Rep. Whitfield: Keystone XL Pipeline Delay Had ‘Nothing To Do’ With The State of Nebraska

By Jessica Goad, Manager of Research and Outreach, Center for American Progress Action Fund.

Today the House’s subcommittee on Energy and Power held a hearing on expediting the decision to permit the Keystone XL pipeline. In early November, under intense pressure from landowners in the path of the pipeline, environmentalists, and others, the president and the State Department delayed a decision on the pipeline until early 2013 while alternate routes are studied. As Politico’s Morning Energy reported, today’s hearing was “the first chance Republicans have gotten to vent in an official setting over the pipeline’s review being delayed by the administration.”

At the hearing, subcommittee Chairman Ed Whitfield (R-KY) said the president’s decision to delay the the pipeline had “nothing to do” with the state of Nebraska:

Why does the administration insist on waiting another minimum of 12–15 months to make a decision on this project? But even without their answers, I think it’s very safe to assume this latest delay has nothing to do with pipeline safety, oil sands production, or even the state of Nebraska. Instead, it has everything to do with appeasing a small, vocal group of opponents of this project.

Watch it:

Actually, the decision was very much in response to public concerns, and expressly those in Nebraska. After the delay was announced, State Department spokeswoman Kerri-Ann Jones told reporters that the

…message about the Nebraska Sand Hills has been coming strong and with increasing intensity.

And that:

The review we are doing is to specifically look at alternative routes through Nebraska. We won’t go more broadly than that.

Indeed, in late October Republican Gov. Dave Heineman (NE) called a special session of the state legislature to address his citizens’ concerns posed by the pipeline, and soon after the Republican-controlled legislature voted to reroute the pipeline so as to avoid the Sand Hills region and the Ogallala Aquifer. It is interesting to note that although TransCanada originally was strongly resistant to alternate routes for the pipeline, after the Nebraska vote the company is already working to find a new one.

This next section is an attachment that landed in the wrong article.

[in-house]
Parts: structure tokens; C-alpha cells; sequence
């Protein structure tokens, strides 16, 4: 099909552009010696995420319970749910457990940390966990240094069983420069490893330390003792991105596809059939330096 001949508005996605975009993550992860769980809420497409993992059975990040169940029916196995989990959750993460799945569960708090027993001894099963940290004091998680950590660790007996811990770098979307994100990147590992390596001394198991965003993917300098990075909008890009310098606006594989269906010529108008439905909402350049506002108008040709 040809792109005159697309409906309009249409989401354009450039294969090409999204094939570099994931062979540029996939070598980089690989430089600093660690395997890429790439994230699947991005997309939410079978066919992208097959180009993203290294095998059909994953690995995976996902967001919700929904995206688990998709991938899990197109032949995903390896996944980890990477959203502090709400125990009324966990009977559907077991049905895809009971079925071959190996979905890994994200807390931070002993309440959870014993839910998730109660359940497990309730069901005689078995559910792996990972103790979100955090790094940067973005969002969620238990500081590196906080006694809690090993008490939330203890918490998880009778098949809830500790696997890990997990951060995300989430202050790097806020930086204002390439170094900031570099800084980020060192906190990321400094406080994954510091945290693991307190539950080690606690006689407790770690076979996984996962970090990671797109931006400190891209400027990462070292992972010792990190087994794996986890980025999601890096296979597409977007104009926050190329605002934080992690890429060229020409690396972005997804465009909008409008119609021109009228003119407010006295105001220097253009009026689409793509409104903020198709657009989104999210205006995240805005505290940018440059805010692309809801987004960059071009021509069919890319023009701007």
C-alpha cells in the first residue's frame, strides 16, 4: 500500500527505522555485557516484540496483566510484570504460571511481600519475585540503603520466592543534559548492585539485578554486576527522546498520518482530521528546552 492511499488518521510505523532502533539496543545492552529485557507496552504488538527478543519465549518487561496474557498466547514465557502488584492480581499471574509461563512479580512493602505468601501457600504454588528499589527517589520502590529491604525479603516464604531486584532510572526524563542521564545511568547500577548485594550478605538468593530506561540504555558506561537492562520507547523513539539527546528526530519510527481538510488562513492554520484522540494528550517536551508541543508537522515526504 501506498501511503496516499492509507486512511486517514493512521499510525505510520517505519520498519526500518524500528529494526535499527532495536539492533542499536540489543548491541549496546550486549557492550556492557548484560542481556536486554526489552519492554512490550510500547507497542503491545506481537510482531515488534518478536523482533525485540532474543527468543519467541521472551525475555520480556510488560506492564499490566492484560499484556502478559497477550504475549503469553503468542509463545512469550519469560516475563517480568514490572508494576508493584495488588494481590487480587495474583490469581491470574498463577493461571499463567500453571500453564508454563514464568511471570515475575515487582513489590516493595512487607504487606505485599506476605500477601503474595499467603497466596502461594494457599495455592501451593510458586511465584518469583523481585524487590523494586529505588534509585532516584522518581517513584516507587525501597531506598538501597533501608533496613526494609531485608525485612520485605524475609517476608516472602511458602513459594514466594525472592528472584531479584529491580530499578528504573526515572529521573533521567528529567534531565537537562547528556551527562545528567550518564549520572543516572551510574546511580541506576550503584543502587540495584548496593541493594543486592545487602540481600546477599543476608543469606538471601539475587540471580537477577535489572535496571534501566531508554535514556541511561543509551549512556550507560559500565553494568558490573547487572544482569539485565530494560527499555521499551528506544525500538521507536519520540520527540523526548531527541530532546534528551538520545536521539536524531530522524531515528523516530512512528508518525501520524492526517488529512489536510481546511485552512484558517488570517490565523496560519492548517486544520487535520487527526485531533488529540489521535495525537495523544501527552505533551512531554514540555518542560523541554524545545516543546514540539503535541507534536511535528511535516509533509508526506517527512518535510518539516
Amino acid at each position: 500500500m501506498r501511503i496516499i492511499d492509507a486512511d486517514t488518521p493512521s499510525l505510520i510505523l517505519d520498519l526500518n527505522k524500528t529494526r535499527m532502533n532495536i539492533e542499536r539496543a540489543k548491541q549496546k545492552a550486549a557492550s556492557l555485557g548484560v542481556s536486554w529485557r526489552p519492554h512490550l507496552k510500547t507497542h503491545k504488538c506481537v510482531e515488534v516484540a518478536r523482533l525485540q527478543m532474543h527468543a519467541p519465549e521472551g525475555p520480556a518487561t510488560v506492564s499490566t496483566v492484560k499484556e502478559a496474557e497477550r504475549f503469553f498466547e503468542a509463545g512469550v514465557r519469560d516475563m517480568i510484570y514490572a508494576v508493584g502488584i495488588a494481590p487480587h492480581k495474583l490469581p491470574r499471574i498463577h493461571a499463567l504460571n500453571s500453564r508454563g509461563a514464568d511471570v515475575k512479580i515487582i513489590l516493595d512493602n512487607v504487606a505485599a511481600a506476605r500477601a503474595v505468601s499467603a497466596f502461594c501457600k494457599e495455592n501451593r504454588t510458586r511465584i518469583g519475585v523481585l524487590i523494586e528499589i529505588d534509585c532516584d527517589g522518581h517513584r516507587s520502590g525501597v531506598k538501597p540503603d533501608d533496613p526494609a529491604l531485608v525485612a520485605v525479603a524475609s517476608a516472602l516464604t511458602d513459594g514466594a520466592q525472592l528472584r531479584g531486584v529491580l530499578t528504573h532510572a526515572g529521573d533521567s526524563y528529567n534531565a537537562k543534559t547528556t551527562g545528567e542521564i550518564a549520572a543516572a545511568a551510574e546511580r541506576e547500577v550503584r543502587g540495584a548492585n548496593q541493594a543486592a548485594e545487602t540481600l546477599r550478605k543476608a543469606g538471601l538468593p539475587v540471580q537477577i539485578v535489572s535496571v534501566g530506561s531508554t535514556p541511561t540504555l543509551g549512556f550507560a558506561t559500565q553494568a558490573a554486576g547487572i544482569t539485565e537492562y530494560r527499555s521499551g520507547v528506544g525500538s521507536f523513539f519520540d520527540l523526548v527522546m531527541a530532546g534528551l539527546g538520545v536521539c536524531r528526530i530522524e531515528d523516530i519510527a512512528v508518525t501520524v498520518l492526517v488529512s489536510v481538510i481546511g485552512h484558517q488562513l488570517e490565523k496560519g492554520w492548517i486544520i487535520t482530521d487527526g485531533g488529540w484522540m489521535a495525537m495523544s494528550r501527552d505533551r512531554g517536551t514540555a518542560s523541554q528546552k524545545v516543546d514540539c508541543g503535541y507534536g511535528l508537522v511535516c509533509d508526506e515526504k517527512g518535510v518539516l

Jane Kleeb, who testified today on behalf of BOLD Nebraska, further explained the position of Nebraska landowners in her testimony:

While the permit process may seem like it is taking too long, we still have no proposed route in Nebraska and no study on how tar sands affects our land, water and health. Additionally, if this oil is meant for the United States, then please make an agreement stating as much. Pass a bill saying the oil is for US consumption. It is hard to rationalize how a pipeline carrying oil across our nation to an unknown final destination can be in our national interest. We all know TransCanada and other tar sands companies need to get their oil to various ports in order to sell it to the highest bidder. In the end, we assume all the risks and none of the rewards.

One of the biggest issues discussed in the hearing was jobs. Republican members of Congress, the American Petroleum Institute, and TransCanada have all recently claimed that the Keystone XL pipeline would create upwards of 20,000 jobs. However, the State Department put the number of jobs created at 5,000–6,000, which in itself is criticized as an overestimate. In today’s hearing, both subcommittee Ranking Member Bobby Rush (D-IL) and Energy and Commerce Committee Ranking Member Rep. Henry Waxman (D-CA) pointed out that even though they profess to wanting to create jobs, House Republicans have refused to bring President Obama’s American Jobs Act to a vote.

This is not the first time Republicans have tried to interfere with the Obama administration’s process. In July, the House passed Rep. Lee Terry’s (R-NE) North American-Made Energy Security Act, which would have required the president to make a decision on the pipeline’s approval by November 1, 2011. The Senate did not take up the bill. And, Senator Dick Lugar introduced a bill last week that would require the president to make a decision on the pipeline 60 days after his bill has passed, unless the pipeline was determined to not be in the national interest.

Terry, who will soon be introducing another bill to expedite the pipeline’s approval, announced before the hearing that House Speaker John Boehner has agreed to attach the new Keystone delay bill to legislation addressing unemployment insurance and payroll tax cuts.